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Detecting neurodegenerative pathology in multiple sclerosis before irreversible brain tissue loss sets in

Authors
  • Van Schependom, Jeroen1, 2
  • Guldolf, Kaat1
  • D’hooghe, Marie Béatrice1, 3
  • Nagels, Guy1, 3
  • D’haeseleer, Miguel1, 3
  • 1 Vrije Universiteit Brussel, Laarbeeklaan 101, Brussel, 1090, Belgium , Brussel (Belgium)
  • 2 Radiology Department Universitair Ziekenhuis Brussel, Brussels, Belgium , Brussels (Belgium)
  • 3 Nationaal Multiple Sclerose Centrum, Melsbroek, Belgium , Melsbroek (Belgium)
Type
Published Article
Journal
Translational Neurodegeneration
Publisher
BioMed Central
Publication Date
Dec 09, 2019
Volume
8
Issue
1
Identifiers
DOI: 10.1186/s40035-019-0178-4
Source
Springer Nature
Keywords
License
Green

Abstract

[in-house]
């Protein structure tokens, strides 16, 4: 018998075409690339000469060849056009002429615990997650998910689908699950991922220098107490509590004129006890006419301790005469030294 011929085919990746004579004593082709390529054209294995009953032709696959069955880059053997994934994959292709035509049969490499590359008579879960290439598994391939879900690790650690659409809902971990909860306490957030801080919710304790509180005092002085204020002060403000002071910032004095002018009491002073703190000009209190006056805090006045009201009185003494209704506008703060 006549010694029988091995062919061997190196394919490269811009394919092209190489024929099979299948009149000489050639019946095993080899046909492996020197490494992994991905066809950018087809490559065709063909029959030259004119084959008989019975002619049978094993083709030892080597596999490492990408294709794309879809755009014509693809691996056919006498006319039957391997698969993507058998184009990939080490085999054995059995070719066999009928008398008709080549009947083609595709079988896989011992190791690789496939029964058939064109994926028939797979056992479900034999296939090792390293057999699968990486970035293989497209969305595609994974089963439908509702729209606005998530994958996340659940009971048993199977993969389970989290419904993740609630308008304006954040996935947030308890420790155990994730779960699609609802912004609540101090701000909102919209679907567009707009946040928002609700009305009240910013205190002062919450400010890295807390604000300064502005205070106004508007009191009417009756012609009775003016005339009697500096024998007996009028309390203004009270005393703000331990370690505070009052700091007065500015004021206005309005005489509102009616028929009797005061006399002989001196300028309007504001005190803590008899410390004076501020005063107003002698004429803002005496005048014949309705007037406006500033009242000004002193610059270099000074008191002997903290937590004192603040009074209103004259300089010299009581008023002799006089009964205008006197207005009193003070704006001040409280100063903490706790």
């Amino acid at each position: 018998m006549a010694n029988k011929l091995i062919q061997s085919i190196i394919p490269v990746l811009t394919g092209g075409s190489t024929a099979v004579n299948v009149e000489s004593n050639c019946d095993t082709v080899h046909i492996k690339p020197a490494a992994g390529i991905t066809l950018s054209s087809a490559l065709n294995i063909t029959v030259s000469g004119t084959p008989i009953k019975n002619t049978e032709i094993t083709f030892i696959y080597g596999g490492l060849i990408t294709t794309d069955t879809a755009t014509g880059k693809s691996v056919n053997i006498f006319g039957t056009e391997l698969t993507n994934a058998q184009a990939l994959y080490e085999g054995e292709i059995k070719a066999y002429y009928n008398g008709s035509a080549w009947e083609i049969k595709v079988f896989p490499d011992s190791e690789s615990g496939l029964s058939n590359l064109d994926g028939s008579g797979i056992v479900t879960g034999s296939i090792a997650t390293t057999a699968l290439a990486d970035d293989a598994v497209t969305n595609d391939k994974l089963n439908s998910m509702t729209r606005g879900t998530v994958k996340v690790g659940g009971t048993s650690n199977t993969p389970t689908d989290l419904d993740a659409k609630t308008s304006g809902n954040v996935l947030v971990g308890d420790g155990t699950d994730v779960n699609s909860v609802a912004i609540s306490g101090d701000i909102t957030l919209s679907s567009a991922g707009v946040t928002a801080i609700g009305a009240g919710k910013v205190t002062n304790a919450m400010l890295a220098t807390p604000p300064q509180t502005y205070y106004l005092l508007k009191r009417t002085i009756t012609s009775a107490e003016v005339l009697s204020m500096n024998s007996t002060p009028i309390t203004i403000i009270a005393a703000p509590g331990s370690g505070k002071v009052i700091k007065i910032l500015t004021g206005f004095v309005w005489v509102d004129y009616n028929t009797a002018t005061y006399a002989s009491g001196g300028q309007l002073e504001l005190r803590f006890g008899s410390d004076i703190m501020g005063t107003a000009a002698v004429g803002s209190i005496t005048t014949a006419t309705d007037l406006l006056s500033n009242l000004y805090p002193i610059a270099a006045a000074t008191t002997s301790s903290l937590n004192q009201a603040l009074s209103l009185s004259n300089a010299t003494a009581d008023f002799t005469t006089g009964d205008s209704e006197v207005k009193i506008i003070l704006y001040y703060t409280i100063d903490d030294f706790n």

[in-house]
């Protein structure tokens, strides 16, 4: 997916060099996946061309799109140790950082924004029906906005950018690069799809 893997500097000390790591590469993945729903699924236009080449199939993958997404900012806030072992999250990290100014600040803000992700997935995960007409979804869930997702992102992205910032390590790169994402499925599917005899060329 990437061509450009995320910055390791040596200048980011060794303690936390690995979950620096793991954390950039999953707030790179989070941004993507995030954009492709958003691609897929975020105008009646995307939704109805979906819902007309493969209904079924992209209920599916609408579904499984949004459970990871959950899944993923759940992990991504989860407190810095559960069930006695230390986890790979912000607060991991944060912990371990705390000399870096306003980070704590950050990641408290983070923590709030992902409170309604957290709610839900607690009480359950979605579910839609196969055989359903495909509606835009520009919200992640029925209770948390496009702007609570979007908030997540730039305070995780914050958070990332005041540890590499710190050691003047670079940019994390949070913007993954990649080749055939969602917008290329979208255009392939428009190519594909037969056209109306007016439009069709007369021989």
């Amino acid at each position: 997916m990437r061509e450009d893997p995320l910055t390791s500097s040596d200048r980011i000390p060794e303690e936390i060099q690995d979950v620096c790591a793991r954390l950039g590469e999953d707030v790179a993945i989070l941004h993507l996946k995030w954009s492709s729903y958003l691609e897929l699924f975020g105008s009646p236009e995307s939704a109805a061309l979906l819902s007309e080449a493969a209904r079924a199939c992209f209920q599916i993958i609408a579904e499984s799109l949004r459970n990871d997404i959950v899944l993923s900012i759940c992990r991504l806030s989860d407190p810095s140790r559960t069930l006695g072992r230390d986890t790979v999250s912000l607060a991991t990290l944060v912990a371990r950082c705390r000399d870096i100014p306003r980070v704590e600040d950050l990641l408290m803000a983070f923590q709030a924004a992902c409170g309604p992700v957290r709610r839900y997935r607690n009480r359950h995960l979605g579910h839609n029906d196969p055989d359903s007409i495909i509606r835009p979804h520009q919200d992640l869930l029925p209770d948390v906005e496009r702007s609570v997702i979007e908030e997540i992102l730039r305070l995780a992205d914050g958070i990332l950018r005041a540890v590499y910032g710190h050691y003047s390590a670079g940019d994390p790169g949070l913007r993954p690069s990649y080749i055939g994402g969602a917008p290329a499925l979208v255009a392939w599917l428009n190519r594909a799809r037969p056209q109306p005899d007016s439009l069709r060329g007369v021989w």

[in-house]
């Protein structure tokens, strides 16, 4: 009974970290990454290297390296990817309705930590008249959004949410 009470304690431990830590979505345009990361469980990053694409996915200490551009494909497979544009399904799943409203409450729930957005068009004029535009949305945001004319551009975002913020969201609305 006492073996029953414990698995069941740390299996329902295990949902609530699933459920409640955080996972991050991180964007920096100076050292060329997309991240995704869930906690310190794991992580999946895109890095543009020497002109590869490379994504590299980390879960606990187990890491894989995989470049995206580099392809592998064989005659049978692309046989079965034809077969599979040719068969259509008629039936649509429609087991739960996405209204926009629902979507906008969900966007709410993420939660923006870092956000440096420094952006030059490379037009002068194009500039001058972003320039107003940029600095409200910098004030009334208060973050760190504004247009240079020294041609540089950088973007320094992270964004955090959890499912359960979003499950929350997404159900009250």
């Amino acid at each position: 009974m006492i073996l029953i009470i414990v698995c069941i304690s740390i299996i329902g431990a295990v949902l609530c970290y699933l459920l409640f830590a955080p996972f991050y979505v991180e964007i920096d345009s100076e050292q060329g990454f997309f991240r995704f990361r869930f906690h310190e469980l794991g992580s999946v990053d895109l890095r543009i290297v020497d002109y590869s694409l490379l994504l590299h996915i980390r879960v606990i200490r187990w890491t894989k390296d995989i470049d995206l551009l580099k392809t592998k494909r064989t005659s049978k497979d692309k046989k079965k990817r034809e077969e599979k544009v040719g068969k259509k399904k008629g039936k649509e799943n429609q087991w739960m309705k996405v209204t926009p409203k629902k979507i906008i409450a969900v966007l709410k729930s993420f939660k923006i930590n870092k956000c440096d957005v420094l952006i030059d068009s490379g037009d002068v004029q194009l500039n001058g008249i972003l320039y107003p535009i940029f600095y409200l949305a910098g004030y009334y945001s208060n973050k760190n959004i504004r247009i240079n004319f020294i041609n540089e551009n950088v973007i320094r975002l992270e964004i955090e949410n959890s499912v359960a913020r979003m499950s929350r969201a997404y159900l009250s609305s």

BackgroundMultiple sclerosis (MS) is a complex chronic inflammatory and degenerative disorder of the central nervous system. Accelerated brain volume loss, or also termed atrophy, is currently emerging as a popular imaging marker of neurodegeneration in affected patients, but, unfortunately, can only be reliably interpreted at the time when irreversible tissue damage likely has already occurred. Timing of treatment decisions based on brain atrophy may therefore be viewed as suboptimal.Main bodyThis Narrative Review focuses on alternative techniques with the potential of detecting neurodegenerative events in the brain of subjects with MS prior to the atrophic stage. First, metabolic and molecular imaging provide the opportunity to identify early subcellular changes associated with energy dysfunction, which is an assumed core mechanism of axonal degeneration in MS. Second, cerebral hypoperfusion has been observed throughout the entire clinical spectrum of the disorder but it remains an open question whether this serves as an alternative marker of reduced metabolic activity, or exists as an independent contributing process, mediated by endothelin-1 hyperexpression. Third, both metabolic and perfusion alterations may lead to repercussions at the level of network performance and structural connectivity, respectively assessable by functional and diffusion tensor imaging. Fourth and finally, elevated body fluid levels of neurofilaments are gaining interest as a biochemical mirror of axonal damage in a wide range of neurological conditions, with early rises in patients with MS appearing to be predictive of future brain atrophy.ConclusionsRecent findings from the fields of advanced neuroradiology and neurochemistry provide the promising prospect of demonstrating degenerative brain pathology in patients with MS before atrophy has installed. Although the overall level of evidence on the presented topic is still preliminary, this Review may pave the way for further longitudinal and multimodal studies exploring the relationships between the abovementioned measures, possibly leading to novel insights in early disease mechanisms and therapeutic intervention strategies.

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